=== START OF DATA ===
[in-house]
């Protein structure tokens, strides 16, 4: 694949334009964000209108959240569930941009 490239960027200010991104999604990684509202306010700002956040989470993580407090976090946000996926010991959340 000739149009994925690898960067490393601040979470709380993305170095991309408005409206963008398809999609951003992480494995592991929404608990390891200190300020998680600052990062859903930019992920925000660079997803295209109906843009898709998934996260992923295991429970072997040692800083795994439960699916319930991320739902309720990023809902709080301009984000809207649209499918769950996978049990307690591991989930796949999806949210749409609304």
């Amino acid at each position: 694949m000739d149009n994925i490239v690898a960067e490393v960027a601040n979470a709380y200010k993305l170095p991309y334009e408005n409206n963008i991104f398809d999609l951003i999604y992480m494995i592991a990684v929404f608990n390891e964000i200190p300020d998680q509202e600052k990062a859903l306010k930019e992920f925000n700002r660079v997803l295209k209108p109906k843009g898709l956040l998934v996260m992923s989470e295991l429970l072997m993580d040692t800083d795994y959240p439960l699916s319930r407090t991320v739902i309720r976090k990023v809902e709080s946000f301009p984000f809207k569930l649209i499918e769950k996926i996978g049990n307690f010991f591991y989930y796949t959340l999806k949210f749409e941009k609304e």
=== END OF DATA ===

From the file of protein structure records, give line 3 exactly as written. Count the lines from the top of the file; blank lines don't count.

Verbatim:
């Amino acid at each position: 694949m000739d149009n994925i490239v690898a960067e490393v960027a601040n979470a709380y200010k993305l170095p991309y334009e408005n409206n963008i991104f398809d999609l951003i999604y992480m494995i592991a990684v929404f608990n390891e964000i200190p300020d998680q509202e600052k990062a859903l306010k930019e992920f925000n700002r660079v997803l295209k209108p109906k843009g898709l956040l998934v996260m992923s989470e295991l429970l072997m993580d040692t800083d795994y959240p439960l699916s319930r407090t991320v739902i309720r976090k990023v809902e709080s946000f301009p984000f809207k569930l649209i499918e769950k996926i996978g049990n307690f010991f591991y989930y796949t959340l999806k949210f749409e941009k609304e």